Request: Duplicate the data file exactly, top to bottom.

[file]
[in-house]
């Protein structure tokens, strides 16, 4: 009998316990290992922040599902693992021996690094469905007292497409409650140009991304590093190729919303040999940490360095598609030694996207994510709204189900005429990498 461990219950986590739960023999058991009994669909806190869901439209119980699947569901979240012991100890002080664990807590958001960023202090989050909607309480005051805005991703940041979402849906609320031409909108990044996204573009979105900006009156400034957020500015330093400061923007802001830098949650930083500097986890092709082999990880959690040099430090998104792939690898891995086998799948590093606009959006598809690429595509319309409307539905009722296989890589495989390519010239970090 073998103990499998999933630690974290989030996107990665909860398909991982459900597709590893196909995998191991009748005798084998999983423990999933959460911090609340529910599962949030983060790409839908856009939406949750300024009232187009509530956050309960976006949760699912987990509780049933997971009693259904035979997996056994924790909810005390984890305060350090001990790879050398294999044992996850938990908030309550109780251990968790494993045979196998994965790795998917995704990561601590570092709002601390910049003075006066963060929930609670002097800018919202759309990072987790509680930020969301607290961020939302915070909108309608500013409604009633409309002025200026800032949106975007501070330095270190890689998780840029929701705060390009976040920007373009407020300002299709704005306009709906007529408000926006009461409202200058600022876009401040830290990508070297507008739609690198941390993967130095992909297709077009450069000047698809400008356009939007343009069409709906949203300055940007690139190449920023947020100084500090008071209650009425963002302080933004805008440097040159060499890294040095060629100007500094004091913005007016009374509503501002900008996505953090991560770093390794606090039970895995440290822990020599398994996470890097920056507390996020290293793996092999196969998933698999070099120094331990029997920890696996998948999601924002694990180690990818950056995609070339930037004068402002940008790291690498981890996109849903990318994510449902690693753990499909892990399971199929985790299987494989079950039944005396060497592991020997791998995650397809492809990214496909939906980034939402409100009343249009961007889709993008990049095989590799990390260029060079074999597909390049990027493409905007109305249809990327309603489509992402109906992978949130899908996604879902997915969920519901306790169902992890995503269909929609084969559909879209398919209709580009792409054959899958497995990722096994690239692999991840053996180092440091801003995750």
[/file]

[in-house]
């Protein structure tokens, strides 16, 4: 009998316990290992922040599902693992021996690094469905007292497409409650140009991304590093190729919303040999940490360095598609030694996207994510709204189900005429990498 461990219950986590739960023999058991009994669909806190869901439209119980699947569901979240012991100890002080664990807590958001960023202090989050909607309480005051805005991703940041979402849906609320031409909108990044996204573009979105900006009156400034957020500015330093400061923007802001830098949650930083500097986890092709082999990880959690040099430090998104792939690898891995086998799948590093606009959006598809690429595509319309409307539905009722296989890589495989390519010239970090 073998103990499998999933630690974290989030996107990665909860398909991982459900597709590893196909995998191991009748005798084998999983423990999933959460911090609340529910599962949030983060790409839908856009939406949750300024009232187009509530956050309960976006949760699912987990509780049933997971009693259904035979997996056994924790909810005390984890305060350090001990790879050398294999044992996850938990908030309550109780251990968790494993045979196998994965790795998917995704990561601590570092709002601390910049003075006066963060929930609670002097800018919202759309990072987790509680930020969301607290961020939302915070909108309608500013409604009633409309002025200026800032949106975007501070330095270190890689998780840029929701705060390009976040920007373009407020300002299709704005306009709906007529408000926006009461409202200058600022876009401040830290990508070297507008739609690198941390993967130095992909297709077009450069000047698809400008356009939007343009069409709906949203300055940007690139190449920023947020100084500090008071209650009425963002302080933004805008440097040159060499890294040095060629100007500094004091913005007016009374509503501002900008996505953090991560770093390794606090039970895995440290822990020599398994996470890097920056507390996020290293793996092999196969998933698999070099120094331990029997920890696996998948999601924002694990180690990818950056995609070339930037004068402002940008790291690498981890996109849903990318994510449902690693753990499909892990399971199929985790299987494989079950039944005396060497592991020997791998995650397809492809990214496909939906980034939402409100009343249009961007889709993008990049095989590799990390260029060079074999597909390049990027493409905007109305249809990327309603489509992402109906992978949130899908996604879902997915969920519901306790169902992890995503269909929609084969559909879209398919209709580009792409054959899958497995990722096994690239692999991840053996180092440091801003995750």